“The world is preparing for Eid, but my family and I are mourning and preparing for the worst,” said Idrees Jan Mir, a sacked government schoolteacher.
Mir (39) of Kralpora Kupwara in north Kashmir became the first government employee in the Union Territory of Jammu and Kashmir to be terminated by Lieutenant Governor Manoj Sinha for being a “threat to national security”.
While narrating how he was sacked, Mir told The Quint that he had received a call on 1 May at 11 am from the local zonal education officer of Kralpora who ordered him to stay at home as some officials were heading towards his residence.
“All of this happened within hours. Firstly, a cordon was laid at my house by security forces. Then, some revenue officials gave a yellow envelope to me in front of police and officials of civil administration. As I opened the envelope and read the document, I was stunned and I felt as if the sky had fallen on me. I reached home and found my family crying. If I had not been a believer of God (Allah), I along with my family would have died by suicide,” lamented Mir.
‘How Can a Teacher Become Threat to National Security?’
He questioned how a teacher, who is a nation-builder, can suddenly become a threat to national security.
“I have been teaching hundreds of students and this move has left me humiliated. These grave charges against me will never allow anyone to hire me. My only demand is that I should be given a chance to explain myself regarding this order,” he added.
Mir lives with his wife, 11-year-old twin daughters, and a four-year-old son.
In the 1990s, his uncle Ali Mohammad Mir, also a government teacher, was allegedly picked up by the Border Security Forces (BSF) from outside the gate of his school, after which he was never seen again.
In 2007, Mir was appointed in the school education department.
However, during the 2016 Burhan agitation, he admitted, he was booked under Public Safety Act (PSA) for stone-pelting and was lodged at Kot Bhalwal jail for four months.
"“I was jailed without any evidence for allegedly being involved in stone-pelting or protests. Somehow, the court quashed my PSA and, since then, I was living my life peacefully.”" - Idrees Jan Mir, a sacked government school teacher.Families in Shock After Sacking of Employees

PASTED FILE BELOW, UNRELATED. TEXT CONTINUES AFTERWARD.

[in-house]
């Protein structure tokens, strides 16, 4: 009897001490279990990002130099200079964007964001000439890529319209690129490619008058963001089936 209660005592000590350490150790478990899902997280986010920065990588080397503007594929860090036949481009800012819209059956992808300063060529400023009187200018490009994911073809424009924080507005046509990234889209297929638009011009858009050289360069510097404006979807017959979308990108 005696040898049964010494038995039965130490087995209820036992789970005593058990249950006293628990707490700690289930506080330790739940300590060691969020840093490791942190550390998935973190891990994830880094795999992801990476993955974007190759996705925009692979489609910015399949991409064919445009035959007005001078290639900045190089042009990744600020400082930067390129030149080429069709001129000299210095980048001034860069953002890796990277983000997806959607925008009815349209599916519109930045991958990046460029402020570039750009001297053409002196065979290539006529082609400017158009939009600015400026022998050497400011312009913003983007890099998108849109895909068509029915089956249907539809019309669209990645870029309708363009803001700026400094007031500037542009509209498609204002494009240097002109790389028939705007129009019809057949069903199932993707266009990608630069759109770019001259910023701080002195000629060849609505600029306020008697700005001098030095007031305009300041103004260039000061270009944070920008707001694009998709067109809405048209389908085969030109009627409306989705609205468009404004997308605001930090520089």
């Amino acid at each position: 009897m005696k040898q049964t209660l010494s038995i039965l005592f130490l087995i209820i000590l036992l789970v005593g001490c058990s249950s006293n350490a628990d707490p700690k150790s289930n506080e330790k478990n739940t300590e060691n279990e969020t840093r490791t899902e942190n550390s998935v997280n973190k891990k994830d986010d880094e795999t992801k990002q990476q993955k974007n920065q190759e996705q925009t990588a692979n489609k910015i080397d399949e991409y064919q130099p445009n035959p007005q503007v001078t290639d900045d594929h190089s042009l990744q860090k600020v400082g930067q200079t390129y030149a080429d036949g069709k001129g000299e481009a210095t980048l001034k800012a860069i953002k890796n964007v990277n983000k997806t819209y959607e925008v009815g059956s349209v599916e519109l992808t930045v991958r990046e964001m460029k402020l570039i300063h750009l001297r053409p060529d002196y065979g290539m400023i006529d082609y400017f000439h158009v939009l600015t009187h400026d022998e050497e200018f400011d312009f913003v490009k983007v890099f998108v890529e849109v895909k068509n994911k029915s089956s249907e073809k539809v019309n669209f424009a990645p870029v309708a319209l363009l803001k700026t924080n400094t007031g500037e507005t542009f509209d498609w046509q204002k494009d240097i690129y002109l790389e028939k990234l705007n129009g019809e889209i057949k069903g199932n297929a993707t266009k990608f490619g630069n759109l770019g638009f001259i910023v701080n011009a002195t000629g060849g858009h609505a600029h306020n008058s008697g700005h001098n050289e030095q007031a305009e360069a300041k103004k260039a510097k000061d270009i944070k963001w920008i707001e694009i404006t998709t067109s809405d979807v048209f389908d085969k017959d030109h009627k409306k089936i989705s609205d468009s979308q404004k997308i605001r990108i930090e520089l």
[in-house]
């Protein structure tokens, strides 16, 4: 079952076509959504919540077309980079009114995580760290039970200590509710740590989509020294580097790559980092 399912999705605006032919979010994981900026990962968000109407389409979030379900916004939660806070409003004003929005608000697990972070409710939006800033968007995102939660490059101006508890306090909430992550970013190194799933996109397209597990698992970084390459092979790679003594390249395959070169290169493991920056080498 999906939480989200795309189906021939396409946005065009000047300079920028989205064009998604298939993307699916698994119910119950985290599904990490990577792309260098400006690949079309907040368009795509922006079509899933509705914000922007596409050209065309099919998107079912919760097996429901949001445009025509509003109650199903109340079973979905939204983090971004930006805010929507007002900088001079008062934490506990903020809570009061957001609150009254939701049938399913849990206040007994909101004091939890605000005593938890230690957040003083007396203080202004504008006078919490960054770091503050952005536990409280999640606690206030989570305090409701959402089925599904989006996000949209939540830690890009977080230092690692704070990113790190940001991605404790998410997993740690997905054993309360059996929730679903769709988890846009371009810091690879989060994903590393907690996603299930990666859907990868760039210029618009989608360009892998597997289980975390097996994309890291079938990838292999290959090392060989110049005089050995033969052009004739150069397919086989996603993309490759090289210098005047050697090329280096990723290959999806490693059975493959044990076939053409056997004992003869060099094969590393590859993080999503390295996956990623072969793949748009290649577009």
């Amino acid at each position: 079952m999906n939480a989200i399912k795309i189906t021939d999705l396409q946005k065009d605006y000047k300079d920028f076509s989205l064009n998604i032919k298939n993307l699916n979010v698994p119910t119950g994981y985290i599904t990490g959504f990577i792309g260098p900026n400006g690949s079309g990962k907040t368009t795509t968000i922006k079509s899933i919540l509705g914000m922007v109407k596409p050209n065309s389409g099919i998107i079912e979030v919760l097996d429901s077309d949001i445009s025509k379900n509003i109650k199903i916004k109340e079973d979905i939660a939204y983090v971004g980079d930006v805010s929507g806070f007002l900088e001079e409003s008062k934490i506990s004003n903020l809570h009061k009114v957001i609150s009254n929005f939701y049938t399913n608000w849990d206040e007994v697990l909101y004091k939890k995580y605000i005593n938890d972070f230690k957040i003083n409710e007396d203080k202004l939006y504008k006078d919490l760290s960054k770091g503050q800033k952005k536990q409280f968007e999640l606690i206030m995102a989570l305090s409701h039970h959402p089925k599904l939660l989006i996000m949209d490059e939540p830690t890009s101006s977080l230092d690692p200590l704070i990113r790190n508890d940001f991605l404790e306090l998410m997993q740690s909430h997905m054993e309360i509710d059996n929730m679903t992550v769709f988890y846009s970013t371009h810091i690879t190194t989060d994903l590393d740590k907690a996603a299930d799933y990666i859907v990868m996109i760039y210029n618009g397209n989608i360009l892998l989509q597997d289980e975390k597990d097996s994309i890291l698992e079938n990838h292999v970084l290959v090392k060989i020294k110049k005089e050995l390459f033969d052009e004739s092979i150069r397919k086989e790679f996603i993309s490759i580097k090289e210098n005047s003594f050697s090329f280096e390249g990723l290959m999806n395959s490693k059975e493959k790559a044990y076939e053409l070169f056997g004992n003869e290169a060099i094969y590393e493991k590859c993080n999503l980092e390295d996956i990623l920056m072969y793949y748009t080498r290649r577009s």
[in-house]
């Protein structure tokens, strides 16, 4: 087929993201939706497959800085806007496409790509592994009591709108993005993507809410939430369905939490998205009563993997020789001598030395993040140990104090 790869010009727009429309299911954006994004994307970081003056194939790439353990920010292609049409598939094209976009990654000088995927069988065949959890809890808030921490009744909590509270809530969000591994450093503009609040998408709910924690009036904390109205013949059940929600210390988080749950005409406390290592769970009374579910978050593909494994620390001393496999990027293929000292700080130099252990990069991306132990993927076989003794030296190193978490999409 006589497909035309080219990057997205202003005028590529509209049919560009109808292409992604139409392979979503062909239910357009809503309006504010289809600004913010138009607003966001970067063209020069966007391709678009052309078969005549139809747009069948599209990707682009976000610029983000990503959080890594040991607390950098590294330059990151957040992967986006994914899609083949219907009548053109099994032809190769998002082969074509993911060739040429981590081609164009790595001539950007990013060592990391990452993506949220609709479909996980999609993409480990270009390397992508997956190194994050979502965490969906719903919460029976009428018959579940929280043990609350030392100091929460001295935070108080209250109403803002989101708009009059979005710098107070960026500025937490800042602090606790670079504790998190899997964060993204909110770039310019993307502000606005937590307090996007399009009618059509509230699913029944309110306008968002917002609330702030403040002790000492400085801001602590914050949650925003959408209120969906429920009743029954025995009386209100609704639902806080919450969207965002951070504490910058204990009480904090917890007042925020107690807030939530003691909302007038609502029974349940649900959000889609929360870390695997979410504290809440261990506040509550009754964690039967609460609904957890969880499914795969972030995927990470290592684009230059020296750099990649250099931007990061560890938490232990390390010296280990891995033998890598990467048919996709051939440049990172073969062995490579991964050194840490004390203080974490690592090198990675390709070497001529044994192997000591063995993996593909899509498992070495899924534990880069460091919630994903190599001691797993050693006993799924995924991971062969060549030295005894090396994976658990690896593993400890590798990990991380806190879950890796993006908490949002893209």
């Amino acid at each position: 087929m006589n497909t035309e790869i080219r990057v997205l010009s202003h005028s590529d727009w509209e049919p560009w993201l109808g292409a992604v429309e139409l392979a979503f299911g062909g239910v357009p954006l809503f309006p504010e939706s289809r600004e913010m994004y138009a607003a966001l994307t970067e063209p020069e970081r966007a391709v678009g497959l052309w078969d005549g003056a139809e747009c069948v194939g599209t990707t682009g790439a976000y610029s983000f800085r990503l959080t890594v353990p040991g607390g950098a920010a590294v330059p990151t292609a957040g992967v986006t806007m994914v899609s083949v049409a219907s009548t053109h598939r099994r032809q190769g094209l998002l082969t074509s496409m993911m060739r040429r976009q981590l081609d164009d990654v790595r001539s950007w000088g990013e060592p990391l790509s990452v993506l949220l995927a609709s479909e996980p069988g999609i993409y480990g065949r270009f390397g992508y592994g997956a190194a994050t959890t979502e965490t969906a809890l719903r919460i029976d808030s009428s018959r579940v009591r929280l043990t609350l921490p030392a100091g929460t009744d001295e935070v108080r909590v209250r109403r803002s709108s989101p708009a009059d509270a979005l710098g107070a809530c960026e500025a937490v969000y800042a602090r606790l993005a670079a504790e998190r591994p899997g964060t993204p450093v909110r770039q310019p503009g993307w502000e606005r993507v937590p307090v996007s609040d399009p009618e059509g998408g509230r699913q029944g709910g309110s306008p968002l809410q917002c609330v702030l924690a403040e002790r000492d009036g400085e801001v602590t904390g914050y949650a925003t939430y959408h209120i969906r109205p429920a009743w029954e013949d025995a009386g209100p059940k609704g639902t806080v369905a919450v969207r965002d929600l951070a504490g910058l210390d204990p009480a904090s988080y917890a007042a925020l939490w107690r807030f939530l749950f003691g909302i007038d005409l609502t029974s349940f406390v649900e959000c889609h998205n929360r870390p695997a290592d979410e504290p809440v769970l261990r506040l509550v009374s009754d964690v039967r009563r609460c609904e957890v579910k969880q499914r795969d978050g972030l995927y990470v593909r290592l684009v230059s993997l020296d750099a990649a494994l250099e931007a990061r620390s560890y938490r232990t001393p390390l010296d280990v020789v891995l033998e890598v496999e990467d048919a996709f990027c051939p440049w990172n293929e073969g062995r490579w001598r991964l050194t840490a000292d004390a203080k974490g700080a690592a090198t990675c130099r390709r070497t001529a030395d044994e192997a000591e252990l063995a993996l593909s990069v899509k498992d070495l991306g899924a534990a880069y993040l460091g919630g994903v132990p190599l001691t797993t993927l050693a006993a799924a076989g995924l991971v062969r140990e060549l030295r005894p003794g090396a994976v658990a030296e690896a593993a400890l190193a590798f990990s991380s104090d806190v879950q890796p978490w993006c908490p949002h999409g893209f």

The dismissals have shocked the employees and their families as they refute the government’s claims terming them as unexpected and unwarranted.
Mir is among the three employees sacked last week by the J&K administration.
Within just two weeks, three different orders were issued by the general administration department of the J&K government, dismissing Mir, followed by Nazir Ahmad Wani, Naib Tehsildar of south Kashmir’s Pulwama district, and Bari Naik, an assistant professor of Geography at Government Degree College (women), Udhampur.
Article 311(2) (C) of the Constitution gives the administration powers to terminate the services of a government employee without constituting an enquiry against the person.
While Article 311(2) says no government employee shall be dismissed or removed or reduced in rank except after an inquiry, the sub section (C) says that this clause shall not apply where the President or the Governor, as the case may be, is satisfied that in the interest of the security of the state, it is not expedient to hold such an enquiry.
However, the government orders said that the Lieutenant Governor, Manoj Sinha, had considered the ‘facts and circumstances’ of the cases to conclude that the alleged activities these of individuals warranted dismissal from service.
Another Sacked Employee Was Held in 2020 on Charge of Helping Militants
Nazir Ahmad Wani, a Naib Tehsildar from Pulwama, was the second government employee who was dismissed from the service. In May 2020, Wani was arrested on charges of aiding militants and is currently languishing in the Central Jail in Srinagar.
The police had claimed to have found a hideout in his shop, which was, however, rejected by Wani’s family.
“In April last year, a written complaint to the Pulwama Deputy Commissioner was submitted by Wani, wherein he wrote that he was stopped and his driver was assaulted by the police in Pulwama. Subsequently, a search operation was launched in one of Wani’s pesticides shops. We were shocked to see forces claim that they had recovered ammunition and arms from the shop, which was baseless. This all happened because my brother filed a complaint with the DC against the police,” Wani’s younger brother Farooq Ahmad told The Quint.
Third Sacked Employee Held for ‘Radicalisation’ of Youth
The government also dismissed Assistant Professor of Geography Dr Abdul Bari Naik, who was posted at Government Degree College for Women in Udhampur for his activities, which were allegedly against the interest of the security of the state.
Naik, hailing from village Chidder in Kulgam district, was arrested in March this year for “radicalisation” of local youth in the district.